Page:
Robert van Gulick (1910 – 1967)


robert_van_gulikRobert Hans van Gulik (August 9, 1910 – September 24, 1967) was a highly educated orientalist, diplomat, musician (of the guqin) and writer, best known for the Judge Dee mysteries. Van Gulik grew up in Indonesia where he was tutored in Mandarin. He joined the Dutch Foreign Service in 1935 and was stationed in various countries: Japan, China, India and Lebanon during the 1958 Civil War there. From 1965 until his death of cancer in 1967 he was ambassador to Japan.

Judge Dee (or Judge Di) is the hero of Robert van Gulik’s “Judge Dee” series. These fictional novels deal with cases in ancient China, all solved by the upright Judge Dee (note: in ancient Chinese crime stories, judges are often in the role of the detective.) The Judge Dee character is based on the historical figure Ti Jen-chieh (c. 630–c. 700), magistrate and statesman of the T’ang court. During the Ming Dynasty (1368–1644) in China, a “folk novel” was written set in former times, but filled with anachronisms.

Van Gulik found in Dee Goong An an original tale dealing with two cases simultaneously, and, which was unusual among Chinese mystery tales, a plot that for the most part lacked an overbearing supernatural element which could alienate Western readers. He translated it into English under the title Celebrated Cases of Judge Dee (first published in Tokyo in 1949). Thanks to his translation of this largely forgotten work, van Gulik became interested in Chinese detective fiction. To the translation he appended an essay on the genre in which he suggested that it was easy to imagine rewriting some of the old Chinese case histories with an eye toward modern readers. Not long afterward he himself tried his hand at creating a detective story along these lines. This became the book The Chinese Maze Murders (completed around 1950). As van Gulik thought the story would have more interest to Japanese and Chinese readers, he had it translated into Japanese by a friend (finished in 1951), and it was sold in Japan under the title Meiro-no-satsujin. With the success of the book, van Gulik produced a translation into Chinese, which was published by a Singapore book publisher in 1953. The reviews were good, and Van Gulik wrote two more books (The Chinese Bell Murders and The Chinese Lake Murders) over the next few years, also with an eye toward Japanese and then Chinese editions. Next, Van Gulik found a publisher for English versions of the stories, and the first such version was published in 1957. Later books were written and published in English first; the translations came afterwards.

“Judge Dee” bibliography: Celebrated Cases of Judge Dee, translation of the Chinese Dee Goong An (1941–1948); The Chinese Maze Murders (written 1950, published in Japanese in 1951, published in English in 1956); The Chinese Bell Murders (written 1953–1956, published 1958); The Chinese Lake Murders (written 1953–1956, published 1960); The Chinese Gold Murders (written 1956, published 1959); The Chinese Nail Murders (written 1958, published 1961); “New Year’s Eve in Lan-Fang” [1958; separately published short story in 200 copies as a New Year’s gift from van Gulik]; The Haunted Monastery (written 1958–1959, published 1961); The Red Pavilion (written 1958–1959, published 1961); The Lacquer Screen (written 1958–1959, published 1962); The Emperor’s Pearl (1963); “De Nacht van de Tijger”(1963), written in Dutch, short story, as “The Night of the Tiger” included in The Monkey and the Tiger; “Vier vingers” (1964), written in Dutch as Boekenweekgeschenk, short story, as “The Morning of the Monkey” included in The Monkey and the Tiger; The Monkey and the Tiger, two short novels (1965); The Willow Pattern (1965; Murder in Canton (1966); The Phantom of the Temple (1966); Judge Dee at Work, short stories (1967); Necklace and Calabash (1967); and Poets and Murder (1968). (Source: Excerpts from Wikipedia)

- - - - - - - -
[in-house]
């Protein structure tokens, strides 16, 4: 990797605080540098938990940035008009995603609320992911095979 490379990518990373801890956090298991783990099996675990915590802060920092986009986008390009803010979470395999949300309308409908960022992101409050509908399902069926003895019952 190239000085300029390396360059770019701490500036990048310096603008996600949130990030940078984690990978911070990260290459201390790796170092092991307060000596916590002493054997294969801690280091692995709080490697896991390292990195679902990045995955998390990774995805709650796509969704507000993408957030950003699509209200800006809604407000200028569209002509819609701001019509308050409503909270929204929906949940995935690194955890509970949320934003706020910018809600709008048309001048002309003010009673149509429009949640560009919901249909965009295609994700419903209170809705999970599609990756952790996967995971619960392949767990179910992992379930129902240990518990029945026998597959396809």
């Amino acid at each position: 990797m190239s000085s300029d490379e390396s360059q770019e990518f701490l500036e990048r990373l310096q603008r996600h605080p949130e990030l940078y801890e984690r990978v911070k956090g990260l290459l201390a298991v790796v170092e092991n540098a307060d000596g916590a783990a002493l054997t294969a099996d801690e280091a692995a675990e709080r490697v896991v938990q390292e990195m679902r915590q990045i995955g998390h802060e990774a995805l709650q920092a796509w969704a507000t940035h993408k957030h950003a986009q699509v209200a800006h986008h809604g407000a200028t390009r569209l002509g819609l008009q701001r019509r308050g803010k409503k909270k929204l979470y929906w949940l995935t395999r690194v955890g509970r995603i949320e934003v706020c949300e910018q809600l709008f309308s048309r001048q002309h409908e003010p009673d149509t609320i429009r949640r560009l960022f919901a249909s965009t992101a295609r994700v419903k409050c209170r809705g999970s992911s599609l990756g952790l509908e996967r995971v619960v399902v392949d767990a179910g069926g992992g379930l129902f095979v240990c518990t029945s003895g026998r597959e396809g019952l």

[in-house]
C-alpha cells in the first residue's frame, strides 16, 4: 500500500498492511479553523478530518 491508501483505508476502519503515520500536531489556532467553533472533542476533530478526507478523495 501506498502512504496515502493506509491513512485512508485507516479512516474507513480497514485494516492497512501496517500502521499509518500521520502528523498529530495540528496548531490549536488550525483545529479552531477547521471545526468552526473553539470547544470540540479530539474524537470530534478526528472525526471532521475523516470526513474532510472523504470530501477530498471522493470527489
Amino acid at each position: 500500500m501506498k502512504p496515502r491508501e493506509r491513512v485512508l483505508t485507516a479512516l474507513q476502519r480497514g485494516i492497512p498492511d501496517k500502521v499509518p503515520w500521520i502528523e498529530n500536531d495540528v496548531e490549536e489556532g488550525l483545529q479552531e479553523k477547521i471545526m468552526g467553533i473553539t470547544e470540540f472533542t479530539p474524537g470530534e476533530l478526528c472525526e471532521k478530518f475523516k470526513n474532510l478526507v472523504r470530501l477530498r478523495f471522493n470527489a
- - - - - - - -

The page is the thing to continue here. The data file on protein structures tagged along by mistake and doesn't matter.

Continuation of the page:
Availability:  Some books are available at HarperCollins and at The University of Chicago Press Books.

Further reading:

I’ll follow TomCat’s advice who recommends starting with The Chinese Gold Murders. The book has everything: it functions as Dee’s origin story, suggestive touches of the supernatural and a good locked room mystery with an overall plot that was a lot tighter than The Chinese Maze Murders [the first book in the series]

Chinese_Gold_Murders1From Wikipedia: The Chinese Gold Murders is a gong’an historical mystery novel written by Robert van Gulik and set in Imperial China (roughly speaking the Tang Dynasty). It is a fiction based on the real character of Judge Dee (Ti Jen-chieh or Di Renjie), a magistrate and statesman of the Tang court, who lived roughly 630–700. The book includes a map of the fictional town of Peng-lai.

Overview: In this, the second book in Robert van Gulik’s classic mystery series of ancient China, Judge Dee must look into the murder of his predecessor. His job is complicated by the simultaneous disappearance of his chief clerk and the new bride of a wealthy local shipowner. Meanwhile, a tiger is terrorizing the district, the ghost of the murdered magistrate stalks the tribunal, a prostitute has a secret message for Dee, and the body of a murdered monk is discovered to be in the wrong grave. In the end, the judge, with his deft powers of deduction, uncovers the one cause for all of these seemingly unrelated events. (Source: Harper Collins Publishers)

The Chinese Gold Murders has been reviewed among others, at Beneath the Stains of Time, The Reader is Warned, Suddenly at His Residence

Book cover: First US edition. Source: Wikipedia.

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